A new study places humans smack in the middle of the global food chain, right between pigs and anchovies. We often consider ourselves top predators, yet a new study focusing on human trophic levels demonstrates quite the opposite, according to NPR.
Humans are in fact becoming more carnivorous, but even today 80 percent of our calories come from fruits, veggies, and grains. The new study essentially ranks species based on their diet composition, favoring top predators such as polar bears, who share the top spot with orca whales.
As humans, "we are closer to herbivore than carnivore," Sylvain Bonhommeau, lead author of the study, told Nature. That said, the difference in diet around the world ranges dramatically. Some communities in Africa get more than 95 percent of their calories from plants, whereas countries such as Sweden and Mongolia eat almost 50 percent meat and fish, according to reports from NPR.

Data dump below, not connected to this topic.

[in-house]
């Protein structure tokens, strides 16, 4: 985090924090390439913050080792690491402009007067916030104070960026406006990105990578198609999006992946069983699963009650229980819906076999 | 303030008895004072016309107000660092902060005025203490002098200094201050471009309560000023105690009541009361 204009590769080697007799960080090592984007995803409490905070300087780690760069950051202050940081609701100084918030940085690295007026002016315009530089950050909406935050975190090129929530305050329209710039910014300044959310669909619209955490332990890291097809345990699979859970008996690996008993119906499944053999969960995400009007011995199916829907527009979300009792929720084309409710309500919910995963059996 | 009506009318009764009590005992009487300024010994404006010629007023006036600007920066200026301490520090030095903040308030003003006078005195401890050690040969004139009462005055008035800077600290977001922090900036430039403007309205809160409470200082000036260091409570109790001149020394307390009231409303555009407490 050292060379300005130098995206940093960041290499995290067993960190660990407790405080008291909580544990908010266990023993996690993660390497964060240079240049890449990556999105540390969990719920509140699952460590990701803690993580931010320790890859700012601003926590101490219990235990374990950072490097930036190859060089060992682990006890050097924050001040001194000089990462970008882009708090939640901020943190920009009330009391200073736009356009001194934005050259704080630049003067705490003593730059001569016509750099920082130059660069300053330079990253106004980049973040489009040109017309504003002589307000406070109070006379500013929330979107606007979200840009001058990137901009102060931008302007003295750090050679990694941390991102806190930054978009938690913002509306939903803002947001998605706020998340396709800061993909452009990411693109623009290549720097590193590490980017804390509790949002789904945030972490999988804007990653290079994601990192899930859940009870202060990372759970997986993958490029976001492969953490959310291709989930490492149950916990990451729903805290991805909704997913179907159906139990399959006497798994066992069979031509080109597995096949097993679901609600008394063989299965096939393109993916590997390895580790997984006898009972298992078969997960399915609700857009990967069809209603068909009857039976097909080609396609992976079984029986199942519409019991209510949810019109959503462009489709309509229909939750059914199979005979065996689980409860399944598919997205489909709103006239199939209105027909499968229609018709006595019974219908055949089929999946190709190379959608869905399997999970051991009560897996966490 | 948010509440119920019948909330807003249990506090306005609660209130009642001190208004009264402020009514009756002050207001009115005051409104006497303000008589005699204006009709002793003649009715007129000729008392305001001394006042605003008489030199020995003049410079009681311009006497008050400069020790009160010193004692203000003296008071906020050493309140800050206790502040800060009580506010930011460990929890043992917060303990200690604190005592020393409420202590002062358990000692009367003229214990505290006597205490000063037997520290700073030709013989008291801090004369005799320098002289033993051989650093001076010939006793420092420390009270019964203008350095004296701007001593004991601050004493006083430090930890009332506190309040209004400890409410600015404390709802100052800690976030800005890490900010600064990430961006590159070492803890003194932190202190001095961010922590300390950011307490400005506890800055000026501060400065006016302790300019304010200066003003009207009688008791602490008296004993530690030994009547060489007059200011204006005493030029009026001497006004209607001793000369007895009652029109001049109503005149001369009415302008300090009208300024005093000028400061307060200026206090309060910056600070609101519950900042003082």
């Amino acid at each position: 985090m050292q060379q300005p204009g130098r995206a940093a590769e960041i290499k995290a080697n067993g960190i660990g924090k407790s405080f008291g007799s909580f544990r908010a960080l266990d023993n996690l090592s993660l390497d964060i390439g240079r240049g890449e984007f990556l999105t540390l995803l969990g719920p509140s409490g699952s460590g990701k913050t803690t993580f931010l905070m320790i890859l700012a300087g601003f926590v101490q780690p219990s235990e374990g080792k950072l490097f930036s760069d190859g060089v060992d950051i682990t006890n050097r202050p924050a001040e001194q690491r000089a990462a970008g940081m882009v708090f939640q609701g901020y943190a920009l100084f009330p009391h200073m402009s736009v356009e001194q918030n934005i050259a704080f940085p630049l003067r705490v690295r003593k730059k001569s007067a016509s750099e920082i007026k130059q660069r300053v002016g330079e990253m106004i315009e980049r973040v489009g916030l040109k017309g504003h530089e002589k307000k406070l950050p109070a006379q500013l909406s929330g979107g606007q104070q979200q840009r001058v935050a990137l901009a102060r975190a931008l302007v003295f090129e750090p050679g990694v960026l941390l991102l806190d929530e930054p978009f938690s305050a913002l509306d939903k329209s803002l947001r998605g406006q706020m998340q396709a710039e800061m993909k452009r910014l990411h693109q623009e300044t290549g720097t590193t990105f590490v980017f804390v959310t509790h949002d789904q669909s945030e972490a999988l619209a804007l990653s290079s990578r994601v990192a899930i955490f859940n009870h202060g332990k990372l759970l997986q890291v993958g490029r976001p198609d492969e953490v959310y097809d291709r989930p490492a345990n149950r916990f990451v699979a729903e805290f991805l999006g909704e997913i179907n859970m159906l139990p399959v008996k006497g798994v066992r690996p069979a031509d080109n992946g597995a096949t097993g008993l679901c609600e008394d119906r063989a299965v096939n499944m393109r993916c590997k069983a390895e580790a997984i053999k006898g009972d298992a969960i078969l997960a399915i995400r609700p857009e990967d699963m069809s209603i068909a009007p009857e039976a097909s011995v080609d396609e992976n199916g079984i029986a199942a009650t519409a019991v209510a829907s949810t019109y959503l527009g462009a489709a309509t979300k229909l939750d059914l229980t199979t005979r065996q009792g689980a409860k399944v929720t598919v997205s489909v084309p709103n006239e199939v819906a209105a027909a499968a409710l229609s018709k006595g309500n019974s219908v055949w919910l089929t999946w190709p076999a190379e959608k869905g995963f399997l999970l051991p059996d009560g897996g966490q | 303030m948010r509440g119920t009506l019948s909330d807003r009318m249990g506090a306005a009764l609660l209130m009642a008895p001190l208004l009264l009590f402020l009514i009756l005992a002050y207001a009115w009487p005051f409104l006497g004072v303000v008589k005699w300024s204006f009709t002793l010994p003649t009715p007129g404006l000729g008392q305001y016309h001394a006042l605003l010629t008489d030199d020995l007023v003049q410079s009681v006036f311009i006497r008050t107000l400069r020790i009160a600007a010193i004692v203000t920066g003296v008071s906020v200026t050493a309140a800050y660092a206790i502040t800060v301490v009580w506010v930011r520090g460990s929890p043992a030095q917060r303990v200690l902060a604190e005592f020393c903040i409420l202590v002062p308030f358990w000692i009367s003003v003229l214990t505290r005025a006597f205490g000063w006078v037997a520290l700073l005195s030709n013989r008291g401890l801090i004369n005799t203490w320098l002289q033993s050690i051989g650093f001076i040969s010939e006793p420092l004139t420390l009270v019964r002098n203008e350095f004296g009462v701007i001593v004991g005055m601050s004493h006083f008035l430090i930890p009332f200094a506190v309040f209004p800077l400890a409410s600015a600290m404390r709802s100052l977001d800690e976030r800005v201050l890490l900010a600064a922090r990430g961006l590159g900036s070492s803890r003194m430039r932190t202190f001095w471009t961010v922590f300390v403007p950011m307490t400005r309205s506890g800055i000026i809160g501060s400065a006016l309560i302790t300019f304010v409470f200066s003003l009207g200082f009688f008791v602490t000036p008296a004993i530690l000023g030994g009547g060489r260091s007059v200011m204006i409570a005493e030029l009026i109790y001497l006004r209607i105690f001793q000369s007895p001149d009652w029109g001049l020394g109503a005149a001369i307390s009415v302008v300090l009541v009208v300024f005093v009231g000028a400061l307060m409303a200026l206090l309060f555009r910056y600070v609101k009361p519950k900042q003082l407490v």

During the past 50 years, humans are climbing the food chain due to increased meat, fish, and poultry consumption, reports Nature. Interestingly, much of the growth stems from China and India’s emerging economies, which has allowed major populations to eat meats instead of the basic grains like rice.
"If we all increase our trophic level, we’ll start to have a bigger impact on ecosystems," says Bonhommeau.